Bank and Gaza (the "Occupied Territories") - the fact that
this item was largely ignored by the mainstream U.S.
media is shameful. The U.N. Resolution "demands the
immediate cessation of all acts of violence,"
"resumption of negotiations," "condemns all acts
of terror...extra-judicial executions [and] excessive
use of force," and the "resumption of negotiations."
Can you think of any more positive steps that would
need to be taken to end the conflict?

I can't, and evidently neither can most of the rest
of the world. The latest U.N. resolution was supported by
12 members of the Council, with the UK and Norway abstaining.
U.N. observers or monitoring forces in the region have been
supported by a plethora of human rights groups and
international bodies, including the U.N. High Commission on
Human Rights, Mary Robinson, the G-8 Summit, Amnesty
International, and Human Rights Watch. Of course, any one
member country can block a Security Council Resolution.
It was the second time in the last year that the U.S. has
vetoed this particular resolution, and the 24th time
that the U.S. has used its veto on the question of Palestine -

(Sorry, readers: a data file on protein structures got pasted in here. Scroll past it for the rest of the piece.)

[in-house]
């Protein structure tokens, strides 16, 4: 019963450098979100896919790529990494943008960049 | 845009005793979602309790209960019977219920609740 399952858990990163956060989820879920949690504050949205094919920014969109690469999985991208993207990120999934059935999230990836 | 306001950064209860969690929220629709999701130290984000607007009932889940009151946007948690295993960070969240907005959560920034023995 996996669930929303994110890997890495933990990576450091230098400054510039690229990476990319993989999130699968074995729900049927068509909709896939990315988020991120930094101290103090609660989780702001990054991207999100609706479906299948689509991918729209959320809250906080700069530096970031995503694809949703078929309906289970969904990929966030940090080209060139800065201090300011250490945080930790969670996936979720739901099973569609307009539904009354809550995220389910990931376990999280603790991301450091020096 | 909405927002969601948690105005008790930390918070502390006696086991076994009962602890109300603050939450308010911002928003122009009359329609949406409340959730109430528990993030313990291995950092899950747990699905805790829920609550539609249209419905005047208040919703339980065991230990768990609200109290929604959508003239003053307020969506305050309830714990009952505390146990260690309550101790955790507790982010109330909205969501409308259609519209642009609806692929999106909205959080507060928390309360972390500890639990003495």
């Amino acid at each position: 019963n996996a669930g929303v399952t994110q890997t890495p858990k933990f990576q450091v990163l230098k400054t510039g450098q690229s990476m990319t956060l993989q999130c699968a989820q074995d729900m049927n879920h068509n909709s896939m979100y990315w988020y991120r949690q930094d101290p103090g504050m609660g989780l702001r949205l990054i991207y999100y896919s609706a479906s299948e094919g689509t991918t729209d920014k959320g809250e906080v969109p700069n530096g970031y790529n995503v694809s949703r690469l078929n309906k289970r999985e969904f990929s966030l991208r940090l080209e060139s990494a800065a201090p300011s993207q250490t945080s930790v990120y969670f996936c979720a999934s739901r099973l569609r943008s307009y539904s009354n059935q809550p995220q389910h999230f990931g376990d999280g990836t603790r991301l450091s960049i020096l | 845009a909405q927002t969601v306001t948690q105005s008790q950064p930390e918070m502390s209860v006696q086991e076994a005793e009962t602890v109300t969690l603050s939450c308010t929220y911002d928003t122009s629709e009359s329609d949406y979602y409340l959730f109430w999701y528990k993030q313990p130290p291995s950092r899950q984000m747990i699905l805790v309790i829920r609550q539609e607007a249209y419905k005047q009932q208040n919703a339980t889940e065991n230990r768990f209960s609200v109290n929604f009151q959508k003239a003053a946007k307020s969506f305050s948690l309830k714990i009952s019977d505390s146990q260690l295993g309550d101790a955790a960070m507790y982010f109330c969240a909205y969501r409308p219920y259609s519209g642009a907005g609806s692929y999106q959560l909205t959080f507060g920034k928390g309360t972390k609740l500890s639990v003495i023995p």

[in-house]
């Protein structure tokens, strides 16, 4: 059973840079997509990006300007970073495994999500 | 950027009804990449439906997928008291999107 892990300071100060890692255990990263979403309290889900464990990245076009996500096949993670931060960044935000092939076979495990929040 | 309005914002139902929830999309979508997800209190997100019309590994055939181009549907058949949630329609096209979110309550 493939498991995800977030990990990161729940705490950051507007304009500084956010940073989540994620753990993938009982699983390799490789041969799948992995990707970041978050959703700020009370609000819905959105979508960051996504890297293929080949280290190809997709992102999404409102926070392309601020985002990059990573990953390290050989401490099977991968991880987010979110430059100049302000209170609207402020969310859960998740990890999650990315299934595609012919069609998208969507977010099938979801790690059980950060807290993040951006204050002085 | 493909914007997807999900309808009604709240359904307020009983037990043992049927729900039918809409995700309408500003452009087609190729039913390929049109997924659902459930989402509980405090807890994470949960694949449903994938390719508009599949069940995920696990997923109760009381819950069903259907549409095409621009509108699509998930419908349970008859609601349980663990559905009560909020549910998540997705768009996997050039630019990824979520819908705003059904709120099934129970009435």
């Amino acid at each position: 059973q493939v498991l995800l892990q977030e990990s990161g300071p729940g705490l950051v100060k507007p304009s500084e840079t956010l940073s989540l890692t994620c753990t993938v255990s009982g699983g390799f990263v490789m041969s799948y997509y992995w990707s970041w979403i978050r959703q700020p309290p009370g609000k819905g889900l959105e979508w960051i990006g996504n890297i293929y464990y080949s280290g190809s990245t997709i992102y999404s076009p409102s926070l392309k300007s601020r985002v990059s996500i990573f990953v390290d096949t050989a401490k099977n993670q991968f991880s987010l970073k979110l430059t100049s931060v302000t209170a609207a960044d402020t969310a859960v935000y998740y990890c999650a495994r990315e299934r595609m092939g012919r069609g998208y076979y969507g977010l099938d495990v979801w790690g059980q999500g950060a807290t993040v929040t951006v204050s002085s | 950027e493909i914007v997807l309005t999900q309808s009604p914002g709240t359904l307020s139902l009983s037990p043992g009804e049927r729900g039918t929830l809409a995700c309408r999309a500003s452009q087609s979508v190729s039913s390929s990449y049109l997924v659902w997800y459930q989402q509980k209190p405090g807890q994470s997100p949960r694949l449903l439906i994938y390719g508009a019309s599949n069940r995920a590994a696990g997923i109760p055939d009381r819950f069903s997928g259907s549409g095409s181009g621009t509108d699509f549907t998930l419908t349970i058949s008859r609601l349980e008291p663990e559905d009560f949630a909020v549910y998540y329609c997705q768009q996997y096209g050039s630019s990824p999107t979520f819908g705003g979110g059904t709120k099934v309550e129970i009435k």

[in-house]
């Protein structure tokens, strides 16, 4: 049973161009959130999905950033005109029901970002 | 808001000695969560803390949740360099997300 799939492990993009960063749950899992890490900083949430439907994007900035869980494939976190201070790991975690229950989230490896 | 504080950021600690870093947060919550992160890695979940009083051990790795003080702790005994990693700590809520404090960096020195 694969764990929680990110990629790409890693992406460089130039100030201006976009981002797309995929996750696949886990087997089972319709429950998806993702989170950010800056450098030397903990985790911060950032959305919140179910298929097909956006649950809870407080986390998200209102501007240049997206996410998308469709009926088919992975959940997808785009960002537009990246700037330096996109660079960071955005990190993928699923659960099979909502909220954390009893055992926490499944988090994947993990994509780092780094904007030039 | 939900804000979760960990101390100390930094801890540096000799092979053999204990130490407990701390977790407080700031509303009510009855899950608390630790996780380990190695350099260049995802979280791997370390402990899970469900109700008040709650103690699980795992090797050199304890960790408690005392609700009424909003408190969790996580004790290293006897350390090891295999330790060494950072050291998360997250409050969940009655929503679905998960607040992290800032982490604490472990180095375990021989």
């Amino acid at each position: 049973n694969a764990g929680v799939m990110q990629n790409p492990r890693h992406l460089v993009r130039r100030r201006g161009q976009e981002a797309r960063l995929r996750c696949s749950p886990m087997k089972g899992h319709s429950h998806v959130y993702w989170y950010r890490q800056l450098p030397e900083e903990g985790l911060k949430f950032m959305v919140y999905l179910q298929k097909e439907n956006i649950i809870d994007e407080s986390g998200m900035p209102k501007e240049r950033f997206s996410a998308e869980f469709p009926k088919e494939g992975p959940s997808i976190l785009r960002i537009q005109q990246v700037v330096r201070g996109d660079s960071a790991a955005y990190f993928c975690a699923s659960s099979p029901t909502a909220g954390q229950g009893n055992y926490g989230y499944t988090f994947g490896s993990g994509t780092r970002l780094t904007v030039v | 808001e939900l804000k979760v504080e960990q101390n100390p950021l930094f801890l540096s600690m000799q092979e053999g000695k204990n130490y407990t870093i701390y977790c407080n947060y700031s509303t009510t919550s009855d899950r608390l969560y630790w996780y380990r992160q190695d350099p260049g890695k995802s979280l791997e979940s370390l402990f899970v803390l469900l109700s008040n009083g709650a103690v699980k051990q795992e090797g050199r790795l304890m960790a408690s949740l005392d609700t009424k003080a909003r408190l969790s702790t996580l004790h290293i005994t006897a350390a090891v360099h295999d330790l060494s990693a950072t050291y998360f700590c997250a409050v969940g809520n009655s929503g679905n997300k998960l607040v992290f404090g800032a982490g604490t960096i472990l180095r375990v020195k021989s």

far more than any other member of the Security Council.

After September 11, Americans asked why so many people
in the Arab world harbored animosity toward the United
States. The foolish answer: they are jealous of our
freedoms, our democratic way of life. I think it's more
accurate to say that our lack of support for democracy and
fairness outside the boundaries of the U.S. - blind
support of Israel and almost complete disregard of the
plight of dispossessed Palestinians - eviscerates our
moral standing and makes enemies out of potential allies.



 A new study packet by the editors of Sojourners magazine.
 This 5-session, 48-page study guide - designed for use in
 classrooms, Sunday school sessions, small groups, and study
 circles - is now available. For a table of contents or
 to order your copy, go to:


F u n n y   B u s i n e s s
The Amish virus

Pass along the ultimate low-tech virus. It operates on
the honor system. Please follow these instructions:

1) Reformat your hard drive.
2) Forward this message to everyone in your address book.


B y   t h e   N u m b e r s
3,500 civilians killed in Afghanistan by U.S. bombs

More than 3,500 civilians have been killed in Afghanistan
by U.S. bombs, according to a study by Marc W. Herold,
professor of economics and international relations
at the University of New Hampshire.

Professor Herold has been gathering data on civilian
casualties since October 7 by culling information from
news agencies, major newspapers, and first-hand accounts.
"I decided to do the study because I suspected that the
modern weaponry was not what it was advertised to be.
I was concerned that there would be significant civilian
casualties caused by the bombing, and I was able to find
some mention of casualties in the foreign press but almost
nothing in the U.S. press," said Herold.

Read more about Herold's data at: